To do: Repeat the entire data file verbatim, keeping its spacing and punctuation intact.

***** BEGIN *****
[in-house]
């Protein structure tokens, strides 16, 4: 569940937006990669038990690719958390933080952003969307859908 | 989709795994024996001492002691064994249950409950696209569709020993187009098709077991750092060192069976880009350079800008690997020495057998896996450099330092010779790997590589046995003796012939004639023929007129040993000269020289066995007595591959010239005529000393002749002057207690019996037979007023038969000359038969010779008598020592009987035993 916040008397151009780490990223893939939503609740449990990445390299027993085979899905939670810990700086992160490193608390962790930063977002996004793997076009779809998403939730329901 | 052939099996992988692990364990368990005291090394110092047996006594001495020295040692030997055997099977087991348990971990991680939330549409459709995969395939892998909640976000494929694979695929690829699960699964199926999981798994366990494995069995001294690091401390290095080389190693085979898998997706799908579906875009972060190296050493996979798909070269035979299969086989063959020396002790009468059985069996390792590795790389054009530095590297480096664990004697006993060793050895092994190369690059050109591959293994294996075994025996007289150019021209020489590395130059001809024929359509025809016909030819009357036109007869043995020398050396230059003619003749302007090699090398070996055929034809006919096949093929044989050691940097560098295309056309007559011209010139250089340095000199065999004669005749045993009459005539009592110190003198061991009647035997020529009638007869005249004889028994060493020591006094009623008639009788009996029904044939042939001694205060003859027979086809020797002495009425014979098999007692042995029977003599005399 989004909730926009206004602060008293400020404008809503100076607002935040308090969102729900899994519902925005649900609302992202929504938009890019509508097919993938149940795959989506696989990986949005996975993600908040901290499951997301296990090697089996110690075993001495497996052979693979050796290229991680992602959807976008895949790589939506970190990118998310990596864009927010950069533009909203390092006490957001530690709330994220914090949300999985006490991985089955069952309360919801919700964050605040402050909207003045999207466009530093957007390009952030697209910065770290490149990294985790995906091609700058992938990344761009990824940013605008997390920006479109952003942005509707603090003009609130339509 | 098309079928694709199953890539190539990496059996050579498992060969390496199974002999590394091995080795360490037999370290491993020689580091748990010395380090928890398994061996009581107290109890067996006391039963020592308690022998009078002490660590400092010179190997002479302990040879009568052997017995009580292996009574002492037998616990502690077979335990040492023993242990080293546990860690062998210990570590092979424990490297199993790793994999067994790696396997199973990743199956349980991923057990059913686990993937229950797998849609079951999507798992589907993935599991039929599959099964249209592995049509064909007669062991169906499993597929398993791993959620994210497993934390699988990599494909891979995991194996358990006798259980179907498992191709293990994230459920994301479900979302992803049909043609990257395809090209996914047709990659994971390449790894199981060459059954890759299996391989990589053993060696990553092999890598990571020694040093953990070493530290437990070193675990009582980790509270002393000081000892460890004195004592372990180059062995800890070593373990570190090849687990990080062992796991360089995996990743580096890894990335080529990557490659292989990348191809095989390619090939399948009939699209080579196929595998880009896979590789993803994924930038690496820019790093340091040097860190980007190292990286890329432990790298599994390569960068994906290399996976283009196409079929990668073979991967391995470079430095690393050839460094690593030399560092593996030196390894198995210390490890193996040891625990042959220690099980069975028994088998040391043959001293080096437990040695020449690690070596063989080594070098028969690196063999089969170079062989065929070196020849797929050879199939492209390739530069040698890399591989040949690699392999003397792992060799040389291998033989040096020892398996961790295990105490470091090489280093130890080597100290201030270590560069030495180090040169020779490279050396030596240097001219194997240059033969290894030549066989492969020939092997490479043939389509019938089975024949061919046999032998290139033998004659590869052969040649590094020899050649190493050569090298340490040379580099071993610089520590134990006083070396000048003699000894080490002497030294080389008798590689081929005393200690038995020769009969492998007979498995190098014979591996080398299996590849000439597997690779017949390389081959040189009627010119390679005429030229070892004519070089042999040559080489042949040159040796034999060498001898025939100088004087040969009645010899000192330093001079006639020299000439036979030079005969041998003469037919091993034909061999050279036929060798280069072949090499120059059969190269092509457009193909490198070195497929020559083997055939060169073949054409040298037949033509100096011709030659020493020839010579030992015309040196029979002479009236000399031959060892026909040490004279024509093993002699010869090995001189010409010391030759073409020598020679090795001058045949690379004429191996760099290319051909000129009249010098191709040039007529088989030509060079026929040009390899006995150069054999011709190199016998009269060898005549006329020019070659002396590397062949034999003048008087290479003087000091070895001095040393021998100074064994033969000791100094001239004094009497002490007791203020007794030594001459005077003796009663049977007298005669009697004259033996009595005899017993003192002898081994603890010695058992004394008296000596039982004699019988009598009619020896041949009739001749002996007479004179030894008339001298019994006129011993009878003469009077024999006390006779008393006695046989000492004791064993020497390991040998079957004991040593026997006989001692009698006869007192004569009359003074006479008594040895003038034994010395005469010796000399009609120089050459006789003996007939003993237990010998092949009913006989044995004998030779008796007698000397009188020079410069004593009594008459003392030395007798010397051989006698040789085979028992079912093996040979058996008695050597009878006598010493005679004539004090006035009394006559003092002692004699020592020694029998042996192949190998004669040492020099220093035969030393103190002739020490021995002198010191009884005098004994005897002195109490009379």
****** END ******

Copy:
[in-house]
């Protein structure tokens, strides 16, 4: 569940937006990669038990690719958390933080952003969307859908 | 989709795994024996001492002691064994249950409950696209569709020993187009098709077991750092060192069976880009350079800008690997020495057998896996450099330092010779790997590589046995003796012939004639023929007129040993000269020289066995007595591959010239005529000393002749002057207690019996037979007023038969000359038969010779008598020592009987035993 916040008397151009780490990223893939939503609740449990990445390299027993085979899905939670810990700086992160490193608390962790930063977002996004793997076009779809998403939730329901 | 052939099996992988692990364990368990005291090394110092047996006594001495020295040692030997055997099977087991348990971990991680939330549409459709995969395939892998909640976000494929694979695929690829699960699964199926999981798994366990494995069995001294690091401390290095080389190693085979898998997706799908579906875009972060190296050493996979798909070269035979299969086989063959020396002790009468059985069996390792590795790389054009530095590297480096664990004697006993060793050895092994190369690059050109591959293994294996075994025996007289150019021209020489590395130059001809024929359509025809016909030819009357036109007869043995020398050396230059003619003749302007090699090398070996055929034809006919096949093929044989050691940097560098295309056309007559011209010139250089340095000199065999004669005749045993009459005539009592110190003198061991009647035997020529009638007869005249004889028994060493020591006094009623008639009788009996029904044939042939001694205060003859027979086809020797002495009425014979098999007692042995029977003599005399 989004909730926009206004602060008293400020404008809503100076607002935040308090969102729900899994519902925005649900609302992202929504938009890019509508097919993938149940795959989506696989990986949005996975993600908040901290499951997301296990090697089996110690075993001495497996052979693979050796290229991680992602959807976008895949790589939506970190990118998310990596864009927010950069533009909203390092006490957001530690709330994220914090949300999985006490991985089955069952309360919801919700964050605040402050909207003045999207466009530093957007390009952030697209910065770290490149990294985790995906091609700058992938990344761009990824940013605008997390920006479109952003942005509707603090003009609130339509 | 098309079928694709199953890539190539990496059996050579498992060969390496199974002999590394091995080795360490037999370290491993020689580091748990010395380090928890398994061996009581107290109890067996006391039963020592308690022998009078002490660590400092010179190997002479302990040879009568052997017995009580292996009574002492037998616990502690077979335990040492023993242990080293546990860690062998210990570590092979424990490297199993790793994999067994790696396997199973990743199956349980991923057990059913686990993937229950797998849609079951999507798992589907993935599991039929599959099964249209592995049509064909007669062991169906499993597929398993791993959620994210497993934390699988990599494909891979995991194996358990006798259980179907498992191709293990994230459920994301479900979302992803049909043609990257395809090209996914047709990659994971390449790894199981060459059954890759299996391989990589053993060696990553092999890598990571020694040093953990070493530290437990070193675990009582980790509270002393000081000892460890004195004592372990180059062995800890070593373990570190090849687990990080062992796991360089995996990743580096890894990335080529990557490659292989990348191809095989390619090939399948009939699209080579196929595998880009896979590789993803994924930038690496820019790093340091040097860190980007190292990286890329432990790298599994390569960068994906290399996976283009196409079929990668073979991967391995470079430095690393050839460094690593030399560092593996030196390894198995210390490890193996040891625990042959220690099980069975028994088998040391043959001293080096437990040695020449690690070596063989080594070098028969690196063999089969170079062989065929070196020849797929050879199939492209390739530069040698890399591989040949690699392999003397792992060799040389291998033989040096020892398996961790295990105490470091090489280093130890080597100290201030270590560069030495180090040169020779490279050396030596240097001219194997240059033969290894030549066989492969020939092997490479043939389509019938089975024949061919046999032998290139033998004659590869052969040649590094020899050649190493050569090298340490040379580099071993610089520590134990006083070396000048003699000894080490002497030294080389008798590689081929005393200690038995020769009969492998007979498995190098014979591996080398299996590849000439597997690779017949390389081959040189009627010119390679005429030229070892004519070089042999040559080489042949040159040796034999060498001898025939100088004087040969009645010899000192330093001079006639020299000439036979030079005969041998003469037919091993034909061999050279036929060798280069072949090499120059059969190269092509457009193909490198070195497929020559083997055939060169073949054409040298037949033509100096011709030659020493020839010579030992015309040196029979002479009236000399031959060892026909040490004279024509093993002699010869090995001189010409010391030759073409020598020679090795001058045949690379004429191996760099290319051909000129009249010098191709040039007529088989030509060079026929040009390899006995150069054999011709190199016998009269060898005549006329020019070659002396590397062949034999003048008087290479003087000091070895001095040393021998100074064994033969000791100094001239004094009497002490007791203020007794030594001459005077003796009663049977007298005669009697004259033996009595005899017993003192002898081994603890010695058992004394008296000596039982004699019988009598009619020896041949009739001749002996007479004179030894008339001298019994006129011993009878003469009077024999006390006779008393006695046989000492004791064993020497390991040998079957004991040593026997006989001692009698006869007192004569009359003074006479008594040895003038034994010395005469010796000399009609120089050459006789003996007939003993237990010998092949009913006989044995004998030779008796007698000397009188020079410069004593009594008459003392030395007798010397051989006698040789085979028992079912093996040979058996008695050597009878006598010493005679004539004090006035009394006559003092002692004699020592020694029998042996192949190998004669040492020099220093035969030393103190002739020490021995002198010191009884005098004994005897002195109490009379």